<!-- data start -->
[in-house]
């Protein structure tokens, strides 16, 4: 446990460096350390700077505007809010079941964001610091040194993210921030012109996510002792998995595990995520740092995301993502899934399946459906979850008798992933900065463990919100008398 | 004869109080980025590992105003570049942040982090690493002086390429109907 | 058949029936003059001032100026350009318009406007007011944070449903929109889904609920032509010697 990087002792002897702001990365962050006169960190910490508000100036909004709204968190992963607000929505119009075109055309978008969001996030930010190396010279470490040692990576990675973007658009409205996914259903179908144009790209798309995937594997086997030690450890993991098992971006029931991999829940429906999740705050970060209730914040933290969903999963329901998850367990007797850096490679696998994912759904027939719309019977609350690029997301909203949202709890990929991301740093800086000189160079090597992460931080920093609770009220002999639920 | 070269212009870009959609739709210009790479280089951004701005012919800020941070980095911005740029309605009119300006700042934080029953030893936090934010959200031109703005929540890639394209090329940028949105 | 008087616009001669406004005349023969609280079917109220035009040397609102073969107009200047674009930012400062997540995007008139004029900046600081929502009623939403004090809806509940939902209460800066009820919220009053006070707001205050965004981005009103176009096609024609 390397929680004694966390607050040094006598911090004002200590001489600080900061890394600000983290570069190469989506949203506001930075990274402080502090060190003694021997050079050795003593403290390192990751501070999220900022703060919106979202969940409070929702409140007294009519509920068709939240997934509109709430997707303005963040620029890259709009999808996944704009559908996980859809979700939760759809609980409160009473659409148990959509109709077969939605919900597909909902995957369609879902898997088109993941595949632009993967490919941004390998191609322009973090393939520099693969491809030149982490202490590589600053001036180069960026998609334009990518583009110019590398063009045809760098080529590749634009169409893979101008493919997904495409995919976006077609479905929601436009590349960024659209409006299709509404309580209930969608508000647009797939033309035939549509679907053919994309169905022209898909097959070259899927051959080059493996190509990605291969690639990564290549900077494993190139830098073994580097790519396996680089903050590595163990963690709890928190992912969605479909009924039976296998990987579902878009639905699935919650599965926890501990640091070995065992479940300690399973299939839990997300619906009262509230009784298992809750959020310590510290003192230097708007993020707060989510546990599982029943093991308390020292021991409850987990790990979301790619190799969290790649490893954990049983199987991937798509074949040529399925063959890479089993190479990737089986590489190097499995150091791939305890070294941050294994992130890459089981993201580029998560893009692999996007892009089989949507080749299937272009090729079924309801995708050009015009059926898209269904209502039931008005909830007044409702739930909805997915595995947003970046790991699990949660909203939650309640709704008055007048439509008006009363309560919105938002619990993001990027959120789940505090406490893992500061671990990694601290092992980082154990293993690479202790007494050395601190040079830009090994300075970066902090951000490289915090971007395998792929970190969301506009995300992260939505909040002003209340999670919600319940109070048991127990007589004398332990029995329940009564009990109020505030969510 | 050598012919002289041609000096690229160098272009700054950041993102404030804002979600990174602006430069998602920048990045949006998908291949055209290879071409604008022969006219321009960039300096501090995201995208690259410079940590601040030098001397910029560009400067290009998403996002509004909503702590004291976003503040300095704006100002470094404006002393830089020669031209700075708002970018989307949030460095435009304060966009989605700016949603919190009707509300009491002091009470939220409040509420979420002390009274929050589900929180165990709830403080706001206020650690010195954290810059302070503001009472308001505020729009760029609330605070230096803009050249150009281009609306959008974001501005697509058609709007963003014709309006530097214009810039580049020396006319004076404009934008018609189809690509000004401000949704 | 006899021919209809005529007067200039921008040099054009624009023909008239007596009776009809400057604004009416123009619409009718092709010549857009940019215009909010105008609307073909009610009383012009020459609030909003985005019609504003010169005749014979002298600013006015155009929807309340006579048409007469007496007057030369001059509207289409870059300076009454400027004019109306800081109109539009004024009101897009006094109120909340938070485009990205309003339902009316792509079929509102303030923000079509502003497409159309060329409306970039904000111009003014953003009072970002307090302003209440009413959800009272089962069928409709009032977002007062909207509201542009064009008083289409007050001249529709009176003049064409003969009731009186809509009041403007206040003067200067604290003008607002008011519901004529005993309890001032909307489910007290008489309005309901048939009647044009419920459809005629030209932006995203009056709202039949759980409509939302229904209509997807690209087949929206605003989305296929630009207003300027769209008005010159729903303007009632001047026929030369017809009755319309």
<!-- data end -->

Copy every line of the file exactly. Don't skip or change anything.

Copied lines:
[in-house]
């Protein structure tokens, strides 16, 4: 446990460096350390700077505007809010079941964001610091040194993210921030012109996510002792998995595990995520740092995301993502899934399946459906979850008798992933900065463990919100008398 | 004869109080980025590992105003570049942040982090690493002086390429109907 | 058949029936003059001032100026350009318009406007007011944070449903929109889904609920032509010697 990087002792002897702001990365962050006169960190910490508000100036909004709204968190992963607000929505119009075109055309978008969001996030930010190396010279470490040692990576990675973007658009409205996914259903179908144009790209798309995937594997086997030690450890993991098992971006029931991999829940429906999740705050970060209730914040933290969903999963329901998850367990007797850096490679696998994912759904027939719309019977609350690029997301909203949202709890990929991301740093800086000189160079090597992460931080920093609770009220002999639920 | 070269212009870009959609739709210009790479280089951004701005012919800020941070980095911005740029309605009119300006700042934080029953030893936090934010959200031109703005929540890639394209090329940028949105 | 008087616009001669406004005349023969609280079917109220035009040397609102073969107009200047674009930012400062997540995007008139004029900046600081929502009623939403004090809806509940939902209460800066009820919220009053006070707001205050965004981005009103176009096609024609 390397929680004694966390607050040094006598911090004002200590001489600080900061890394600000983290570069190469989506949203506001930075990274402080502090060190003694021997050079050795003593403290390192990751501070999220900022703060919106979202969940409070929702409140007294009519509920068709939240997934509109709430997707303005963040620029890259709009999808996944704009559908996980859809979700939760759809609980409160009473659409148990959509109709077969939605919900597909909902995957369609879902898997088109993941595949632009993967490919941004390998191609322009973090393939520099693969491809030149982490202490590589600053001036180069960026998609334009990518583009110019590398063009045809760098080529590749634009169409893979101008493919997904495409995919976006077609479905929601436009590349960024659209409006299709509404309580209930969608508000647009797939033309035939549509679907053919994309169905022209898909097959070259899927051959080059493996190509990605291969690639990564290549900077494993190139830098073994580097790519396996680089903050590595163990963690709890928190992912969605479909009924039976296998990987579902878009639905699935919650599965926890501990640091070995065992479940300690399973299939839990997300619906009262509230009784298992809750959020310590510290003192230097708007993020707060989510546990599982029943093991308390020292021991409850987990790990979301790619190799969290790649490893954990049983199987991937798509074949040529399925063959890479089993190479990737089986590489190097499995150091791939305890070294941050294994992130890459089981993201580029998560893009692999996007892009089989949507080749299937272009090729079924309801995708050009015009059926898209269904209502039931008005909830007044409702739930909805997915595995947003970046790991699990949660909203939650309640709704008055007048439509008006009363309560919105938002619990993001990027959120789940505090406490893992500061671990990694601290092992980082154990293993690479202790007494050395601190040079830009090994300075970066902090951000490289915090971007395998792929970190969301506009995300992260939505909040002003209340999670919600319940109070048991127990007589004398332990029995329940009564009990109020505030969510 | 050598012919002289041609000096690229160098272009700054950041993102404030804002979600990174602006430069998602920048990045949006998908291949055209290879071409604008022969006219321009960039300096501090995201995208690259410079940590601040030098001397910029560009400067290009998403996002509004909503702590004291976003503040300095704006100002470094404006002393830089020669031209700075708002970018989307949030460095435009304060966009989605700016949603919190009707509300009491002091009470939220409040509420979420002390009274929050589900929180165990709830403080706001206020650690010195954290810059302070503001009472308001505020729009760029609330605070230096803009050249150009281009609306959008974001501005697509058609709007963003014709309006530097214009810039580049020396006319004076404009934008018609189809690509000004401000949704 | 006899021919209809005529007067200039921008040099054009624009023909008239007596009776009809400057604004009416123009619409009718092709010549857009940019215009909010105008609307073909009610009383012009020459609030909003985005019609504003010169005749014979002298600013006015155009929807309340006579048409007469007496007057030369001059509207289409870059300076009454400027004019109306800081109109539009004024009101897009006094109120909340938070485009990205309003339902009316792509079929509102303030923000079509502003497409159309060329409306970039904000111009003014953003009072970002307090302003209440009413959800009272089962069928409709009032977002007062909207509201542009064009008083289409007050001249529709009176003049064409003969009731009186809509009041403007206040003067200067604290003008607002008011519901004529005993309890001032909307489910007290008489309005309901048939009647044009419920459809005629030209932006995203009056709202039949759980409509939302229904209509997807690209087949929206605003989305296929630009207003300027769209008005010159729903303007009632001047026929030369017809009755319309």